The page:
The Puma's not bad or anything, the Marlins just better and they've been around ALOT longer (which kind of suggests that they'll be there if you need a part or something in the future and they're more common which means it won't be as big of a pain in the ass to find it 10, 20 or 30 years from now/used hard enough and often enough everything breaks at some point).

July 9, 2008, 10:01 AM
Prefer the looks and feel of the Rossi. Oh, yeah, it won't mount a scope, but it's a 100 yard gun anyway. Really nothing "low quality" about the gun, either. I don't think it's a "better" gun than the Marlin, but don't think it's any worse, either, just a different design. I like its Winchester lines better, that's all. It's an accurate gun to be sure. If it weren't, I wouldn't like it. It will shoot 2.5-3 MOA with better loads, which is good 'nuf for deer hunting. No, it's no bolt gun and I've shot M94s in .30-30 that shot a little better, but it's fine for my purposes. The Marlin is a nice gun, though, and my preference is mainly for the looks of the gun.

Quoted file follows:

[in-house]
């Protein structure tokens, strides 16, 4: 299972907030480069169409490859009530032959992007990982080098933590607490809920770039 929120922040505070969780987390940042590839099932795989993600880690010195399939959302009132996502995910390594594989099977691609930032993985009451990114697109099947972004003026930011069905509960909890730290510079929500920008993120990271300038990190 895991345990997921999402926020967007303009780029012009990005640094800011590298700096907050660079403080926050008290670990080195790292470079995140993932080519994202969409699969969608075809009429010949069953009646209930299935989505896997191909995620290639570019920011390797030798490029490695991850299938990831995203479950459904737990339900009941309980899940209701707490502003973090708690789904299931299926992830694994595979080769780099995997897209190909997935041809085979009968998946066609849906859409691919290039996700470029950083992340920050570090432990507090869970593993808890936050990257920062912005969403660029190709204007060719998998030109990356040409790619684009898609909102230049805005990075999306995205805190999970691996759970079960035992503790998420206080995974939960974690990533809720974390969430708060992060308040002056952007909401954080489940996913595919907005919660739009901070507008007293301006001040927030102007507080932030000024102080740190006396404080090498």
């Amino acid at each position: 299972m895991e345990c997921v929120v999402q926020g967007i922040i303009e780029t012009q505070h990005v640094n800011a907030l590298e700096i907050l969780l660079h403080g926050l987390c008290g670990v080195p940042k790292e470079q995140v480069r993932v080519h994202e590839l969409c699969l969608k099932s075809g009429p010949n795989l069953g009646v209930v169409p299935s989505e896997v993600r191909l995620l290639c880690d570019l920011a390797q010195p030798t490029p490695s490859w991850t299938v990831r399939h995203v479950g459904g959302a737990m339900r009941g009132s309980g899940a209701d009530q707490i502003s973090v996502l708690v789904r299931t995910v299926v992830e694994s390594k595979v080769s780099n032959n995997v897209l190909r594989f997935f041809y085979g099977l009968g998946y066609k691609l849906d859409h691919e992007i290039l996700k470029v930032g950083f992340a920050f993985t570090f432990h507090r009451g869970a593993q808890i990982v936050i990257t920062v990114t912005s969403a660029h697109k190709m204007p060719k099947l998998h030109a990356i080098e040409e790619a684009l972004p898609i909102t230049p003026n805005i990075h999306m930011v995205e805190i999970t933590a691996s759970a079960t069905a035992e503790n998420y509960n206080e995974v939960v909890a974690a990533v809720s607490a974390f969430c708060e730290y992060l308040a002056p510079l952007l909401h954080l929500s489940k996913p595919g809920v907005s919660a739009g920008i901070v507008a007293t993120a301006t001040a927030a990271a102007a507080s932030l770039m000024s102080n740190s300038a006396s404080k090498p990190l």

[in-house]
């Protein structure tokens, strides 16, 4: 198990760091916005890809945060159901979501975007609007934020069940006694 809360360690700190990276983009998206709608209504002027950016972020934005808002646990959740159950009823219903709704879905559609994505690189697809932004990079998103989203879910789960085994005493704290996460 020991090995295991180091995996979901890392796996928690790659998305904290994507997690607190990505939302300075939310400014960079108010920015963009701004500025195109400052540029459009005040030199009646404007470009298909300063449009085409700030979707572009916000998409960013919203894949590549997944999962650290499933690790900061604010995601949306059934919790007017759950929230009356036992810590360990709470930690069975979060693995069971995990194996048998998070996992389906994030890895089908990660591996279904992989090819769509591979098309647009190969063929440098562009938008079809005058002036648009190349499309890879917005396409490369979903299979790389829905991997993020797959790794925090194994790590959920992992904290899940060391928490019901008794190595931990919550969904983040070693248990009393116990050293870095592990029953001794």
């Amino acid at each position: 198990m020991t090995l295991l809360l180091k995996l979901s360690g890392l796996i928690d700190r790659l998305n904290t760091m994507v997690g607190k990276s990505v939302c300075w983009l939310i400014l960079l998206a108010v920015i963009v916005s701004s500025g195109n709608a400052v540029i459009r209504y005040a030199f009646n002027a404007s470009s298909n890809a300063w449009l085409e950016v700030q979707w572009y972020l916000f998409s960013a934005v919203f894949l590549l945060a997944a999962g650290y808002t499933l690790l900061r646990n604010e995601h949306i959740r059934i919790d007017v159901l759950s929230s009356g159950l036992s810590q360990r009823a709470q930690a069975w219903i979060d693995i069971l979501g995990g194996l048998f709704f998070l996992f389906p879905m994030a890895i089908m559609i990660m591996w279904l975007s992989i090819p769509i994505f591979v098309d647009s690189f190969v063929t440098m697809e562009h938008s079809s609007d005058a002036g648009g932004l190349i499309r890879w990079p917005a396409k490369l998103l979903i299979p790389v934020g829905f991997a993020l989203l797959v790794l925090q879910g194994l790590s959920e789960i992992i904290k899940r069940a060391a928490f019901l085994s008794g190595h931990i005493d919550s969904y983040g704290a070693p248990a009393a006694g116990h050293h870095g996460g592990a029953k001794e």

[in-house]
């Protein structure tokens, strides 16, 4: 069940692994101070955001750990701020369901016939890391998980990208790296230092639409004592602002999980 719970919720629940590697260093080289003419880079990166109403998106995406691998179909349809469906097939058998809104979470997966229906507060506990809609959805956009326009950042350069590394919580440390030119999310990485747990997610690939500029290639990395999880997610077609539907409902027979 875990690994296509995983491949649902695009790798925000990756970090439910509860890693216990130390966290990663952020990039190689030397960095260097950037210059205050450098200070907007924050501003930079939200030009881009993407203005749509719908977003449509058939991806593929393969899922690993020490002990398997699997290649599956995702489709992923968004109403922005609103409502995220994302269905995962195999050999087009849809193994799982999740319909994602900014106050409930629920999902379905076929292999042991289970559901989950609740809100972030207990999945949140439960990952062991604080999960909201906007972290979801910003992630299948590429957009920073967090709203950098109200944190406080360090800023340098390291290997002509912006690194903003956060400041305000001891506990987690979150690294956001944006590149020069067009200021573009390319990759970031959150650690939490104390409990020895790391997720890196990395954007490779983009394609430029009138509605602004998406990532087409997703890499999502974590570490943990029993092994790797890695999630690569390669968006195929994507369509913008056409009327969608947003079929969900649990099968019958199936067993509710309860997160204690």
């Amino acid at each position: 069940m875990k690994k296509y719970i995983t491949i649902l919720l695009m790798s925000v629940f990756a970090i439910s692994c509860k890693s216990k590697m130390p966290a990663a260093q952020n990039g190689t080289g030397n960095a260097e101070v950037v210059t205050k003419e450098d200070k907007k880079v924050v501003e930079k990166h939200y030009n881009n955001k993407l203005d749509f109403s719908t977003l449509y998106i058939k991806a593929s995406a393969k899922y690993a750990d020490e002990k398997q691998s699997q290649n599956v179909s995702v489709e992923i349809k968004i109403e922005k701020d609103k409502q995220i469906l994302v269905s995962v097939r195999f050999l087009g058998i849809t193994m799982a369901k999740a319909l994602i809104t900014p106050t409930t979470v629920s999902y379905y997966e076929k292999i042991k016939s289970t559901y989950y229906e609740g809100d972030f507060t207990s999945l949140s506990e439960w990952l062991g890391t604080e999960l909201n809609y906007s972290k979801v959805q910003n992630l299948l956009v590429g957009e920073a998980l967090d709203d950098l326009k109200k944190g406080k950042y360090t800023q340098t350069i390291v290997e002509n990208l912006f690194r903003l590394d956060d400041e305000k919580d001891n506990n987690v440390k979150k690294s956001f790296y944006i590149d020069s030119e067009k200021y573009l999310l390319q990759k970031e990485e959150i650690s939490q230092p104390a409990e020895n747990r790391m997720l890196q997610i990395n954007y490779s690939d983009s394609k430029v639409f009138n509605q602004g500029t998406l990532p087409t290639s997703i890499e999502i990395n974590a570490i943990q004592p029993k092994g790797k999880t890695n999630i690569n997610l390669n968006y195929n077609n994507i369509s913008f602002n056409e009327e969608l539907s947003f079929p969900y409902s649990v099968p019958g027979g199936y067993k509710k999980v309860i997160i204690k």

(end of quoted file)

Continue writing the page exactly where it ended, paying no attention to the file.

Yeah, if you get the Rossi, expect to put a decent rear sight on it. The leaf sight really sux. A smith will have to do it if you go with a receiver sight. That could kill the deal for you, don't know. Don't know about the Marlin's sight, but it might be drilled for a receiver sight already and I know it's drilled for a scope. In that light, it might be the better deal.

You mentioned wood. I'm not sure about new ones, mine was bought in the 80s (for 198 bucks as I recall), but the wood is walnut and linseed oil finished. It is very nice. Has no checkering, but it's pretty.